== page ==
C-1-#000170 -> [User-Agent: Mozilla/4.0 (compatible; MSIE 6.0; Windows NT 5.0) ]
C-1-#000234 -> [Host: localhost:4444 ]

Again, the client requests a keep-alive connection:

C-1-#000256 -> [Connection: Keep-Alive ]
C-1-#000280 -> [Cookie: Show=ShowMode; cq3session=3bce15cf-1575-1b4e-8ea6-0d1a0c64738e; JSESSIONID=4161a56b-f193-d748-88a5-e09c5ff7ef2a ]
C-1-#000401 -> [ ]
S-1-#000000 -> [HTTP/1.0 200 OK ]

For connection 1, the server can provide keep-alive, because the image is static and therefore the content length is known.

S-1-#000017 -> [Connection: Keep-Alive ]
S-1-#000041 -> [Server: Communique Servlet Engine/3.5.5 ]
S-1-#000082 -> [Content-Type: image/gif ]

The server returns the content length of the image on connection 1:

S-1-#000107 -> [Content-Length: 124 ]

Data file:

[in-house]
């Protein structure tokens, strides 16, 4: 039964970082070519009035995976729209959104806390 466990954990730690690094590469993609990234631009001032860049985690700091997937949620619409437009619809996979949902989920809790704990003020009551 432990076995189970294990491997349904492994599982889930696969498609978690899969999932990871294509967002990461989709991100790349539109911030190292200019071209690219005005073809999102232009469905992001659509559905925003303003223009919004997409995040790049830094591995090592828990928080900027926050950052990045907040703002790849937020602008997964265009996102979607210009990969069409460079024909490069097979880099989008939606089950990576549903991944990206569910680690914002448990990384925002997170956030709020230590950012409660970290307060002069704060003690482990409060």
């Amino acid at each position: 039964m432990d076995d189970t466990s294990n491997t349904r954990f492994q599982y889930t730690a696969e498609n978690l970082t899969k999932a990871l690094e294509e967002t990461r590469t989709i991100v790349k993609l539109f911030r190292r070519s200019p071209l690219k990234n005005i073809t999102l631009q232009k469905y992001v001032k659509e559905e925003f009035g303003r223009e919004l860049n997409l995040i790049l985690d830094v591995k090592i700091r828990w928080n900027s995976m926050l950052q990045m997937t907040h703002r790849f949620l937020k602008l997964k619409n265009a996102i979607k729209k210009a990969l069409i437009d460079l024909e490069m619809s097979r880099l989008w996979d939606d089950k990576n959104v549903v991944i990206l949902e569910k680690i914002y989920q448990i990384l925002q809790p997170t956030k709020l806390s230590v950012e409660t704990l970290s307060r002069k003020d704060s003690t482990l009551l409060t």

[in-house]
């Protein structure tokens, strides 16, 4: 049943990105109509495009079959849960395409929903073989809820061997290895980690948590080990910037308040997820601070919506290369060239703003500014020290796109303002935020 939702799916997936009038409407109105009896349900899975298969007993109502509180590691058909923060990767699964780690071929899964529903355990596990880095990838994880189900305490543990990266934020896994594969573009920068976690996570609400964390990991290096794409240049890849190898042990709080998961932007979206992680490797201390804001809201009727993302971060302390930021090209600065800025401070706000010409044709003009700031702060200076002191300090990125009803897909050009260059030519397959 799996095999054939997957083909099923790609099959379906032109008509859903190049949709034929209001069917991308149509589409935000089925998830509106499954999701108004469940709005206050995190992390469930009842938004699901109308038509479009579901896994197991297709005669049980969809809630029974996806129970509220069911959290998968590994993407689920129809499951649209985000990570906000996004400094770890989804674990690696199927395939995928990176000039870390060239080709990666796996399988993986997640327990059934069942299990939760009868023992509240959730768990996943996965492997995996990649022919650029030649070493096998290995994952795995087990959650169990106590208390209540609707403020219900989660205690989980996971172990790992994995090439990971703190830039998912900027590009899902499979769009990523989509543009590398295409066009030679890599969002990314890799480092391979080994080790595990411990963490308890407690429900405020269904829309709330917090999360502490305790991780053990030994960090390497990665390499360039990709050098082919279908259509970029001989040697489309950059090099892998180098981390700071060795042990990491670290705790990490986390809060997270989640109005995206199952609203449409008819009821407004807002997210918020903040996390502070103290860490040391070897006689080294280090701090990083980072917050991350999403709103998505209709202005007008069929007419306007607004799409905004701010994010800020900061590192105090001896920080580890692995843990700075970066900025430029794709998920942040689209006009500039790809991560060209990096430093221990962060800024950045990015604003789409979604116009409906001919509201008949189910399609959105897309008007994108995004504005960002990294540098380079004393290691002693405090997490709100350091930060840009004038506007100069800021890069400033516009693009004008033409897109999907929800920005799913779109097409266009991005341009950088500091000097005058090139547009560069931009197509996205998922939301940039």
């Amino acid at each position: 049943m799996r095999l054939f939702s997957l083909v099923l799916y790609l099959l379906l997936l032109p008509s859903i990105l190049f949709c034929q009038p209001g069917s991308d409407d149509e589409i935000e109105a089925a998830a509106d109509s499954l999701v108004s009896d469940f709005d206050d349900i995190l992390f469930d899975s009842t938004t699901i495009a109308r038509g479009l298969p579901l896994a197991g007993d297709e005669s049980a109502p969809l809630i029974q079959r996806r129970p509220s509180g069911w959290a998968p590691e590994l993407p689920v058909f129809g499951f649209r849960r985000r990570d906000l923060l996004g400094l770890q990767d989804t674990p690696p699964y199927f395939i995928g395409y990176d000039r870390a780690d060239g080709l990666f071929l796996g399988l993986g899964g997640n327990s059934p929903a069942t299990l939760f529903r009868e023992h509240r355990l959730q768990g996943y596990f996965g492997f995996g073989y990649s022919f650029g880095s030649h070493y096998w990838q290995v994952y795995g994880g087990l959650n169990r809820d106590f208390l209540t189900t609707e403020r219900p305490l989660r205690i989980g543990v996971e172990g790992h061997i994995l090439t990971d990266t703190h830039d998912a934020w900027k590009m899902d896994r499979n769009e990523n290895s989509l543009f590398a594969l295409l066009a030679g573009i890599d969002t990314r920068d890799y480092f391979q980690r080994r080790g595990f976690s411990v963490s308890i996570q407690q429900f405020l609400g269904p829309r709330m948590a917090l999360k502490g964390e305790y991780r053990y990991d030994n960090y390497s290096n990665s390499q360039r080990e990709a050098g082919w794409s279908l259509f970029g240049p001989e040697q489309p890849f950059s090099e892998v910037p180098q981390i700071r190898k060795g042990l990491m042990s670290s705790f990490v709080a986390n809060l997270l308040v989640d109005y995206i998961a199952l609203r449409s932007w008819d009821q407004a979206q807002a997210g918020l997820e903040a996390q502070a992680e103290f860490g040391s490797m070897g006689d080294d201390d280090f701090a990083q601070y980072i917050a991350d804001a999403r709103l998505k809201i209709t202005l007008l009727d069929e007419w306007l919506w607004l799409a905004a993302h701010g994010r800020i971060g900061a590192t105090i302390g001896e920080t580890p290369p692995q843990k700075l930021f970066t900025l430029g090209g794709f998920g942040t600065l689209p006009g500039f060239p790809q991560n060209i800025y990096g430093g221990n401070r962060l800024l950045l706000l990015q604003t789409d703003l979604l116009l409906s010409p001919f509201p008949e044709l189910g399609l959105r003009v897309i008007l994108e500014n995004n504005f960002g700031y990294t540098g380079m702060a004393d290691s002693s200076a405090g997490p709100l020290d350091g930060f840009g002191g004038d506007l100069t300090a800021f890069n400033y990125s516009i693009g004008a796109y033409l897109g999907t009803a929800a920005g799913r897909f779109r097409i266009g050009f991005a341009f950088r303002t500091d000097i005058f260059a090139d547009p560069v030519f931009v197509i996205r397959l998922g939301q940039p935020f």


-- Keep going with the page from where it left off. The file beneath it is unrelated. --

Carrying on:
S-1-#000128 -> [Date: Tue, 14 Dec 2004 09:46:44 GMT ]
S-1-#000165 -> [ ]

Now that the content length is established, the server sends the image data on connection 1:

S-1-#000167 -> [GIF87a..........................,.......

After the keep-alive timeout has been reached, connection 1 closes as well:

S-1-Finished: 291 bytes (0.0 kb/s)
C-1-Finished: 403 bytes (0.0 kb/s)

The above example is comparatively simple, because the two connections occur sequentially:

  • first the server returns the HTML code
  • then the browser requests the image and opens a new connection

In practice, a page may generate many parallel requests for images, style sheets, JavaScript files, and so on. This means that the logs have overlapping entries of parallel open connections. In that case, Adobe recommends using option -i to improve readability.